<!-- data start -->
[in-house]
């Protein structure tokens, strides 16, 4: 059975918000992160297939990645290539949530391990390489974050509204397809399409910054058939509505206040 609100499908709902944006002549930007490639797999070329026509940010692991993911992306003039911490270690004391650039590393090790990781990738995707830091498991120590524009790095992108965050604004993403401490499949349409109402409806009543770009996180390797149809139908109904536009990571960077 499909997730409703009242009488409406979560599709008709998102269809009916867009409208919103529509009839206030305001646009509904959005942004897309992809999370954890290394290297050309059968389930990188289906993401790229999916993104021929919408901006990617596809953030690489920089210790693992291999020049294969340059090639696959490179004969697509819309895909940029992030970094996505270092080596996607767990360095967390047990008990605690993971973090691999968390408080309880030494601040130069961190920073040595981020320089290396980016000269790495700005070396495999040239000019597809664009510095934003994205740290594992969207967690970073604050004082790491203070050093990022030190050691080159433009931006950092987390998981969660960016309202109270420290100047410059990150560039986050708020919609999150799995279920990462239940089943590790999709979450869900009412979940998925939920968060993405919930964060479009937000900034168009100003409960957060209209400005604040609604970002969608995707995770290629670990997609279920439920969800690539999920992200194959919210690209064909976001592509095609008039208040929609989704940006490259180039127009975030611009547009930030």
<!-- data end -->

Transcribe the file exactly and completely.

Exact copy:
[in-house]
């Protein structure tokens, strides 16, 4: 059975918000992160297939990645290539949530391990390489974050509204397809399409910054058939509505206040 609100499908709902944006002549930007490639797999070329026509940010692991993911992306003039911490270690004391650039590393090790990781990738995707830091498991120590524009790095992108965050604004993403401490499949349409109402409806009543770009996180390797149809139908109904536009990571960077 499909997730409703009242009488409406979560599709008709998102269809009916867009409208919103529509009839206030305001646009509904959005942004897309992809999370954890290394290297050309059968389930990188289906993401790229999916993104021929919408901006990617596809953030690489920089210790693992291999020049294969340059090639696959490179004969697509819309895909940029992030970094996505270092080596996607767990360095967390047990008990605690993971973090691999968390408080309880030494601040130069961190920073040595981020320089290396980016000269790495700005070396495999040239000019597809664009510095934003994205740290594992969207967690970073604050004082790491203070050093990022030190050691080159433009931006950092987390998981969660960016309202109270420290100047410059990150560039986050708020919609999150799995279920990462239940089943590790999709979450869900009412979940998925939920968060993405919930964060479009937000900034168009100003409960957060209209400005604040609604970002969608995707995770290629670990997609279920439920969800690539999920992200194959919210690209064909976001592509095609008039208040929609989704940006490259180039127009975030611009547009930030």